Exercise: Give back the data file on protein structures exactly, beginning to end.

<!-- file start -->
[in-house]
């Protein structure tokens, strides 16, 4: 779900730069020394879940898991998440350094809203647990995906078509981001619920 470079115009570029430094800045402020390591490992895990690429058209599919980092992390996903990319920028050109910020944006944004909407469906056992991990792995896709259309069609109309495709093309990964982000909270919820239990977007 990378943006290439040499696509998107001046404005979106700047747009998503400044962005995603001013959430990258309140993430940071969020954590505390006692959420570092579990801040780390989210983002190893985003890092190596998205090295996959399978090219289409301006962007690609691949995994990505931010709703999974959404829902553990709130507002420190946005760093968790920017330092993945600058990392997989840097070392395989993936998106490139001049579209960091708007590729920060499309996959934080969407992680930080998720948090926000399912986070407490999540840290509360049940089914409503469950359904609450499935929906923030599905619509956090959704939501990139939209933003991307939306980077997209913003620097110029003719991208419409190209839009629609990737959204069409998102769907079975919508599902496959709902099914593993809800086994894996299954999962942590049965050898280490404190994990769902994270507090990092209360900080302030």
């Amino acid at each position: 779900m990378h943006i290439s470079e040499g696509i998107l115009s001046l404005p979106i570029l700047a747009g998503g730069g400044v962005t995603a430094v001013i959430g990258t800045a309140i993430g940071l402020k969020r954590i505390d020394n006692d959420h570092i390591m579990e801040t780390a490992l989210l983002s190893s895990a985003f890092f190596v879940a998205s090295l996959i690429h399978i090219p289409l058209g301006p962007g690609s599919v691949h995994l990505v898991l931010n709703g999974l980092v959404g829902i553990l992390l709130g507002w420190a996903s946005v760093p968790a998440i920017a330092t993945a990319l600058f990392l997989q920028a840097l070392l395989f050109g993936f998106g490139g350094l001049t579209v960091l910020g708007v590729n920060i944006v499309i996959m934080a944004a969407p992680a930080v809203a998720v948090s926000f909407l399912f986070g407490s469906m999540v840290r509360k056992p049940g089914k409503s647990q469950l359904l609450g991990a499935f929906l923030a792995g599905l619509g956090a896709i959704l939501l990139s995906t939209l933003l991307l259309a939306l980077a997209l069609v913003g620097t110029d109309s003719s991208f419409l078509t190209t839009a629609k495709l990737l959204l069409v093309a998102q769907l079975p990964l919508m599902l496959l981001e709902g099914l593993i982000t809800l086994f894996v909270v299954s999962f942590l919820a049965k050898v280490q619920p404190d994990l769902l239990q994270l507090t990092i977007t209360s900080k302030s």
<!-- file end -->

[in-house]
């Protein structure tokens, strides 16, 4: 779900730069020394879940898991998440350094809203647990995906078509981001619920 470079115009570029430094800045402020390591490992895990690429058209599919980092992390996903990319920028050109910020944006944004909407469906056992991990792995896709259309069609109309495709093309990964982000909270919820239990977007 990378943006290439040499696509998107001046404005979106700047747009998503400044962005995603001013959430990258309140993430940071969020954590505390006692959420570092579990801040780390989210983002190893985003890092190596998205090295996959399978090219289409301006962007690609691949995994990505931010709703999974959404829902553990709130507002420190946005760093968790920017330092993945600058990392997989840097070392395989993936998106490139001049579209960091708007590729920060499309996959934080969407992680930080998720948090926000399912986070407490999540840290509360049940089914409503469950359904609450499935929906923030599905619509956090959704939501990139939209933003991307939306980077997209913003620097110029003719991208419409190209839009629609990737959204069409998102769907079975919508599902496959709902099914593993809800086994894996299954999962942590049965050898280490404190994990769902994270507090990092209360900080302030």
């Amino acid at each position: 779900m990378h943006i290439s470079e040499g696509i998107l115009s001046l404005p979106i570029l700047a747009g998503g730069g400044v962005t995603a430094v001013i959430g990258t800045a309140i993430g940071l402020k969020r954590i505390d020394n006692d959420h570092i390591m579990e801040t780390a490992l989210l983002s190893s895990a985003f890092f190596v879940a998205s090295l996959i690429h399978i090219p289409l058209g301006p962007g690609s599919v691949h995994l990505v898991l931010n709703g999974l980092v959404g829902i553990l992390l709130g507002w420190a996903s946005v760093p968790a998440i920017a330092t993945a990319l600058f990392l997989q920028a840097l070392l395989f050109g993936f998106g490139g350094l001049t579209v960091l910020g708007v590729n920060i944006v499309i996959m934080a944004a969407p992680a930080v809203a998720v948090s926000f909407l399912f986070g407490s469906m999540v840290r509360k056992p049940g089914k409503s647990q469950l359904l609450g991990a499935f929906l923030a792995g599905l619509g956090a896709i959704l939501l990139s995906t939209l933003l991307l259309a939306l980077a997209l069609v913003g620097t110029d109309s003719s991208f419409l078509t190209t839009a629609k495709l990737l959204l069409v093309a998102q769907l079975p990964l919508m599902l496959l981001e709902g099914l593993i982000t809800l086994f894996v909270v299954s999962f942590l919820a049965k050898v280490q619920p404190d994990l769902l239990q994270l507090t990092i977007t209360s900080k302030s």